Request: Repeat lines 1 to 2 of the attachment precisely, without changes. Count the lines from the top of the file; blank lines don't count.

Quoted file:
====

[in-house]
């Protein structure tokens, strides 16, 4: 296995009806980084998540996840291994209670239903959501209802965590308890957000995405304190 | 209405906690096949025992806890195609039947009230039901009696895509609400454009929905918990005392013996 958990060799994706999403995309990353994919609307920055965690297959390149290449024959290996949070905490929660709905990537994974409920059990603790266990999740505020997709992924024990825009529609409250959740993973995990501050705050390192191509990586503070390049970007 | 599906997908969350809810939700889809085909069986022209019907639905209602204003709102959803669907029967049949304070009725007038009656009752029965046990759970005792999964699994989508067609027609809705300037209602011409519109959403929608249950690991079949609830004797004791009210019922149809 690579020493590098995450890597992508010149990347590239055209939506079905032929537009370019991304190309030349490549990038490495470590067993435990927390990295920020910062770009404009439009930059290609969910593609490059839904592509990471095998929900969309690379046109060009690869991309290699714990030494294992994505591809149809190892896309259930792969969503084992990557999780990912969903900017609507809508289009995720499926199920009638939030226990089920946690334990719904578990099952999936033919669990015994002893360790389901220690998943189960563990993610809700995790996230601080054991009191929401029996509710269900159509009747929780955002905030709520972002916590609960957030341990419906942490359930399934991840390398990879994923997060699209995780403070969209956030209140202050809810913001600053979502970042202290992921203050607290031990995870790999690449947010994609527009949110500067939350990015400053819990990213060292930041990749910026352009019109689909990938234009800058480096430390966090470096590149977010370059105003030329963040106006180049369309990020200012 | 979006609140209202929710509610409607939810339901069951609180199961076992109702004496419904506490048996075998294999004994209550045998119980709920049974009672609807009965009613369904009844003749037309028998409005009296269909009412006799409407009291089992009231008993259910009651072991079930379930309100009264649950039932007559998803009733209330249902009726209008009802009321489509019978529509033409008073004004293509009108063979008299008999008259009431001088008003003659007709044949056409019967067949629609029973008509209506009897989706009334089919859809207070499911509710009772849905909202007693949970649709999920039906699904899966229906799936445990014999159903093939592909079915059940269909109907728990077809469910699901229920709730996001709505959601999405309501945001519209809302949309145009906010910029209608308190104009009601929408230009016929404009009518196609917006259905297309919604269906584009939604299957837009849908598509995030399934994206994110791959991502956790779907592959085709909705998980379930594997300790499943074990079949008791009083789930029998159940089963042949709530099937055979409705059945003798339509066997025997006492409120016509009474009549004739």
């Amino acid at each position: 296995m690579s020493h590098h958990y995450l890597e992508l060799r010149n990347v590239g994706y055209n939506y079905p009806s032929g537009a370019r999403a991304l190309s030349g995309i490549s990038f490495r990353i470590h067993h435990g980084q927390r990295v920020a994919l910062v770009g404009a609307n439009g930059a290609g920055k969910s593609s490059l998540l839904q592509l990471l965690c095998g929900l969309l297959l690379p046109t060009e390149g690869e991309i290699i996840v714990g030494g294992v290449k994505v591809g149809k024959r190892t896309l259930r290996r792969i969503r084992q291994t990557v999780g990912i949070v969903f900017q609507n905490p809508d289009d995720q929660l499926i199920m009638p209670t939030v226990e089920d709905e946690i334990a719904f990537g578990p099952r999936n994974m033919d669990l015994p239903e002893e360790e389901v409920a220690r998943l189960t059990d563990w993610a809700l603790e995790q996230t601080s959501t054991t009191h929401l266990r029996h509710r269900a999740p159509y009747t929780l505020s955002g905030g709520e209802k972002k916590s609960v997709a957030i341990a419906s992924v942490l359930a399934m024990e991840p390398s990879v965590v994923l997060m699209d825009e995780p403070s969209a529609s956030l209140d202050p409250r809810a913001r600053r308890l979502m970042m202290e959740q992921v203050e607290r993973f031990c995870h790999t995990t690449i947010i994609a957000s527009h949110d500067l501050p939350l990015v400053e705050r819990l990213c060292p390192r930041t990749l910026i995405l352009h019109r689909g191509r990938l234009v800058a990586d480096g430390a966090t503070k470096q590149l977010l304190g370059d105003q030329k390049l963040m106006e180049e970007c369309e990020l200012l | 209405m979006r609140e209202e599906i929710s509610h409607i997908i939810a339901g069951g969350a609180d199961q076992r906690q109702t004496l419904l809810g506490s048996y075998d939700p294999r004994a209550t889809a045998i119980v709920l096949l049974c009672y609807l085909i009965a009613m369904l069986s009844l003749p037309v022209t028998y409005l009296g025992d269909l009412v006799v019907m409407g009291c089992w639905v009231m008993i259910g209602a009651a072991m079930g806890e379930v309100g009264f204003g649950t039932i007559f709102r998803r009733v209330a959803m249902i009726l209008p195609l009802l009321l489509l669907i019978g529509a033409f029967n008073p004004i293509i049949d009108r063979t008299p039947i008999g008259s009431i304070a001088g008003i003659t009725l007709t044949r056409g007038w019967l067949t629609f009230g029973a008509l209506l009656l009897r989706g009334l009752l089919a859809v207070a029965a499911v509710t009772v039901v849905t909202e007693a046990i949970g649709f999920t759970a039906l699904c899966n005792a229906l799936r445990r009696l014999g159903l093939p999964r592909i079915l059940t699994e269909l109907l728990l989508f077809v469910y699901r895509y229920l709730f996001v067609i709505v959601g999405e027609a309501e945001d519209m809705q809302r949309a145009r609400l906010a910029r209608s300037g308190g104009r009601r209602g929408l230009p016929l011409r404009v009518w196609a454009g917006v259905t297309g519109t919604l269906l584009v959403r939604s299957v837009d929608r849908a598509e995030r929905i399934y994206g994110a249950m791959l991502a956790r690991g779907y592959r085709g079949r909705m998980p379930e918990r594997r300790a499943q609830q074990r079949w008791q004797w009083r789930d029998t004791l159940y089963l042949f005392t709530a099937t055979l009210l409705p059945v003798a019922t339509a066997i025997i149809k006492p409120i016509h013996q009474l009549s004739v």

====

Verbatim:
[in-house]
């Protein structure tokens, strides 16, 4: 296995009806980084998540996840291994209670239903959501209802965590308890957000995405304190 | 209405906690096949025992806890195609039947009230039901009696895509609400454009929905918990005392013996 958990060799994706999403995309990353994919609307920055965690297959390149290449024959290996949070905490929660709905990537994974409920059990603790266990999740505020997709992924024990825009529609409250959740993973995990501050705050390192191509990586503070390049970007 | 599906997908969350809810939700889809085909069986022209019907639905209602204003709102959803669907029967049949304070009725007038009656009752029965046990759970005792999964699994989508067609027609809705300037209602011409519109959403929608249950690991079949609830004797004791009210019922149809 690579020493590098995450890597992508010149990347590239055209939506079905032929537009370019991304190309030349490549990038490495470590067993435990927390990295920020910062770009404009439009930059290609969910593609490059839904592509990471095998929900969309690379046109060009690869991309290699714990030494294992994505591809149809190892896309259930792969969503084992990557999780990912969903900017609507809508289009995720499926199920009638939030226990089920946690334990719904578990099952999936033919669990015994002893360790389901220690998943189960563990993610809700995790996230601080054991009191929401029996509710269900159509009747929780955002905030709520972002916590609960957030341990419906942490359930399934991840390398990879994923997060699209995780403070969209956030209140202050809810913001600053979502970042202290992921203050607290031990995870790999690449947010994609527009949110500067939350990015400053819990990213060292930041990749910026352009019109689909990938234009800058480096430390966090470096590149977010370059105003030329963040106006180049369309990020200012 | 979006609140209202929710509610409607939810339901069951609180199961076992109702004496419904506490048996075998294999004994209550045998119980709920049974009672609807009965009613369904009844003749037309028998409005009296269909009412006799409407009291089992009231008993259910009651072991079930379930309100009264649950039932007559998803009733209330249902009726209008009802009321489509019978529509033409008073004004293509009108063979008299008999008259009431001088008003003659007709044949056409019967067949629609029973008509209506009897989706009334089919859809207070499911509710009772849905909202007693949970649709999920039906699904899966229906799936445990014999159903093939592909079915059940269909109907728990077809469910699901229920709730996001709505959601999405309501945001519209809302949309145009906010910029209608308190104009009601929408230009016929404009009518196609917006259905297309919604269906584009939604299957837009849908598509995030399934994206994110791959991502956790779907592959085709909705998980379930594997300790499943074990079949008791009083789930029998159940089963042949709530099937055979409705059945003798339509066997025997006492409120016509009474009549004739």